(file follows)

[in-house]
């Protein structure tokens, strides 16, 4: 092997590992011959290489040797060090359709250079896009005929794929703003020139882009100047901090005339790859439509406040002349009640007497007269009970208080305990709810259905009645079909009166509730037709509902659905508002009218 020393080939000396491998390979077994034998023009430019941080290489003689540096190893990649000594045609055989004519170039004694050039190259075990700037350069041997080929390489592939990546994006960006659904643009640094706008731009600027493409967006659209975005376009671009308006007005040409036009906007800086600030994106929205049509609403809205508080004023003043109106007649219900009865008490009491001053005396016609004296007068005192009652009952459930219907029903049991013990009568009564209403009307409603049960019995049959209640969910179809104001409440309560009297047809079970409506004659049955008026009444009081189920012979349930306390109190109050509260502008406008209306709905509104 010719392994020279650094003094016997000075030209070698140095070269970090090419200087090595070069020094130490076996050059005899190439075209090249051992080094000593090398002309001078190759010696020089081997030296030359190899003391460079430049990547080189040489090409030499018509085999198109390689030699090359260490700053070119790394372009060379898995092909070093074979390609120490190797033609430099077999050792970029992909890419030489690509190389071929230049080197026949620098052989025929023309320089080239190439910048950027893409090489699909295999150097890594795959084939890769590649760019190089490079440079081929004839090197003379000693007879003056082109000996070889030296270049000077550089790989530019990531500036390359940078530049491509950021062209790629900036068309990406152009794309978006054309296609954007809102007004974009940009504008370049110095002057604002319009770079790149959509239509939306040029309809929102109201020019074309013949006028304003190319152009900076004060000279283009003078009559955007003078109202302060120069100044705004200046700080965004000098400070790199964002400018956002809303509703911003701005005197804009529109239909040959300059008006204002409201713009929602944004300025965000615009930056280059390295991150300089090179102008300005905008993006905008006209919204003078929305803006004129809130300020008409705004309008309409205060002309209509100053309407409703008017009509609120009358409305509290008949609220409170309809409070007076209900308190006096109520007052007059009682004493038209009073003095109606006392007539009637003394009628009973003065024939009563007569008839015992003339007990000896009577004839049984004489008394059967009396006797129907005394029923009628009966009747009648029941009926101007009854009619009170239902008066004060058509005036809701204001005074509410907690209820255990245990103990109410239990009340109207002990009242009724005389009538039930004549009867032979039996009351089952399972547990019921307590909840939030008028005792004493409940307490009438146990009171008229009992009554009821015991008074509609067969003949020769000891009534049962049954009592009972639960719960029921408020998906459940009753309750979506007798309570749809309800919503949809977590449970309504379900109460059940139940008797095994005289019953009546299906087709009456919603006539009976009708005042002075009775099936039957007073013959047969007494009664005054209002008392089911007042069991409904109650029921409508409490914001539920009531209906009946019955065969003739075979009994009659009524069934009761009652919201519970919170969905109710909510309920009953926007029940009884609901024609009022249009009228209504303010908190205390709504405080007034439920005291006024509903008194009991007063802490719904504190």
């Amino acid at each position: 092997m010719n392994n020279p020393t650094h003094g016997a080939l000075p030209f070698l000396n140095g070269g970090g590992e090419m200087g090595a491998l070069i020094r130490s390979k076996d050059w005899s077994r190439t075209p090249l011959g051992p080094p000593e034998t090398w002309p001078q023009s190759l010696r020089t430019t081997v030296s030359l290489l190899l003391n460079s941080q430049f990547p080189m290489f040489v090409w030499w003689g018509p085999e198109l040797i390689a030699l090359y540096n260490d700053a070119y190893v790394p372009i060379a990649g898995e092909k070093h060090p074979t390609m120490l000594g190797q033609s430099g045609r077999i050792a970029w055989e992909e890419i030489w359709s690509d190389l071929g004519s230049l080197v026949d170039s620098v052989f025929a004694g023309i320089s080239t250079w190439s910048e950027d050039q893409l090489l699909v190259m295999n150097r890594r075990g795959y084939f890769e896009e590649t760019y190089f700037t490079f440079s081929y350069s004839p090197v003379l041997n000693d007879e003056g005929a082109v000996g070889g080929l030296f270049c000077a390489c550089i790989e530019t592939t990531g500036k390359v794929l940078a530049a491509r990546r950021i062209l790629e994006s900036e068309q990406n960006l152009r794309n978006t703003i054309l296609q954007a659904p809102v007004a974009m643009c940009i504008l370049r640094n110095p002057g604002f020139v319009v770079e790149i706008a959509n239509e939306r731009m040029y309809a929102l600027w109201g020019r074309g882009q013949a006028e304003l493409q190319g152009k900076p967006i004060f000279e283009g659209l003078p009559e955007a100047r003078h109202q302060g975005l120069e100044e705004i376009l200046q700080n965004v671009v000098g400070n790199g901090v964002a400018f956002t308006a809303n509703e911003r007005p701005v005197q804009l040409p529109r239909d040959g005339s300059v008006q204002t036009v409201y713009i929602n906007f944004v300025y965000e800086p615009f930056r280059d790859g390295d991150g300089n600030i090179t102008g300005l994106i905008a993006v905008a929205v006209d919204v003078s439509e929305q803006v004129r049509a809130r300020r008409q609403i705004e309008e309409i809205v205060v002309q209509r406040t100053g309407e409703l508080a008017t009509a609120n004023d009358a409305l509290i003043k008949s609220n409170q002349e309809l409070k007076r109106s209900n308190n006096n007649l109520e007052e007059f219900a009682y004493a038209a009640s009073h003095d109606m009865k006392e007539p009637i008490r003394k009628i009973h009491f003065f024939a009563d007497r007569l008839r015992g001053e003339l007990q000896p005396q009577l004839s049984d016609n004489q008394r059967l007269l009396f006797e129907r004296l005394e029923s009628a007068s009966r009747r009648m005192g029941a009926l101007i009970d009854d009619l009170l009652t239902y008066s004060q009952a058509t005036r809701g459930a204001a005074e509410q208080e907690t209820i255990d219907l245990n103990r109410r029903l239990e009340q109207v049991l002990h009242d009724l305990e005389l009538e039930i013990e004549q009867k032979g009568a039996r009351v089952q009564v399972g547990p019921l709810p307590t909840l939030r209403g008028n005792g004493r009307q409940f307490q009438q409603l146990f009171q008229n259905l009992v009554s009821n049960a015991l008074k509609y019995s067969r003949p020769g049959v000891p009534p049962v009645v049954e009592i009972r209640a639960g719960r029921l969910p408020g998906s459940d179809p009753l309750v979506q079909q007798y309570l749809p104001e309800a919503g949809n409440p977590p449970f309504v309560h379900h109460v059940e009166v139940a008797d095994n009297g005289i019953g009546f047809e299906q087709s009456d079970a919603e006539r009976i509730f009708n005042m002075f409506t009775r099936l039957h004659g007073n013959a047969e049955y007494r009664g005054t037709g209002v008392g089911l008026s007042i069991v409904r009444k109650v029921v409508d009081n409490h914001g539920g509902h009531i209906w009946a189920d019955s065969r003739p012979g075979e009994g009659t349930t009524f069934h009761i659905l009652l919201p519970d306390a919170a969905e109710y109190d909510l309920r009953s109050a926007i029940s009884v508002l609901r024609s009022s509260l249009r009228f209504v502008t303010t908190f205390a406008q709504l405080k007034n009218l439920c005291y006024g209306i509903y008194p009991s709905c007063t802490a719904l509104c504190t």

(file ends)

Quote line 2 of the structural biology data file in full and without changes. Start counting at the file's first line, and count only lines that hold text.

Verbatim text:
């Protein structure tokens, strides 16, 4: 092997590992011959290489040797060090359709250079896009005929794929703003020139882009100047901090005339790859439509406040002349009640007497007269009970208080305990709810259905009645079909009166509730037709509902659905508002009218 020393080939000396491998390979077994034998023009430019941080290489003689540096190893990649000594045609055989004519170039004694050039190259075990700037350069041997080929390489592939990546994006960006659904643009640094706008731009600027493409967006659209975005376009671009308006007005040409036009906007800086600030994106929205049509609403809205508080004023003043109106007649219900009865008490009491001053005396016609004296007068005192009652009952459930219907029903049991013990009568009564209403009307409603049960019995049959209640969910179809104001409440309560009297047809079970409506004659049955008026009444009081189920012979349930306390109190109050509260502008406008209306709905509104 010719392994020279650094003094016997000075030209070698140095070269970090090419200087090595070069020094130490076996050059005899190439075209090249051992080094000593090398002309001078190759010696020089081997030296030359190899003391460079430049990547080189040489090409030499018509085999198109390689030699090359260490700053070119790394372009060379898995092909070093074979390609120490190797033609430099077999050792970029992909890419030489690509190389071929230049080197026949620098052989025929023309320089080239190439910048950027893409090489699909295999150097890594795959084939890769590649760019190089490079440079081929004839090197003379000693007879003056082109000996070889030296270049000077550089790989530019990531500036390359940078530049491509950021062209790629900036068309990406152009794309978006054309296609954007809102007004974009940009504008370049110095002057604002319009770079790149959509239509939306040029309809929102109201020019074309013949006028304003190319152009900076004060000279283009003078009559955007003078109202302060120069100044705004200046700080965004000098400070790199964002400018956002809303509703911003701005005197804009529109239909040959300059008006204002409201713009929602944004300025965000615009930056280059390295991150300089090179102008300005905008993006905008006209919204003078929305803006004129809130300020008409705004309008309409205060002309209509100053309407409703008017009509609120009358409305509290008949609220409170309809409070007076209900308190006096109520007052007059009682004493038209009073003095109606006392007539009637003394009628009973003065024939009563007569008839015992003339007990000896009577004839049984004489008394059967009396006797129907005394029923009628009966009747009648029941009926101007009854009619009170239902008066004060058509005036809701204001005074509410907690209820255990245990103990109410239990009340109207002990009242009724005389009538039930004549009867032979039996009351089952399972547990019921307590909840939030008028005792004493409940307490009438146990009171008229009992009554009821015991008074509609067969003949020769000891009534049962049954009592009972639960719960029921408020998906459940009753309750979506007798309570749809309800919503949809977590449970309504379900109460059940139940008797095994005289019953009546299906087709009456919603006539009976009708005042002075009775099936039957007073013959047969007494009664005054209002008392089911007042069991409904109650029921409508409490914001539920009531209906009946019955065969003739075979009994009659009524069934009761009652919201519970919170969905109710909510309920009953926007029940009884609901024609009022249009009228209504303010908190205390709504405080007034439920005291006024509903008194009991007063802490719904504190």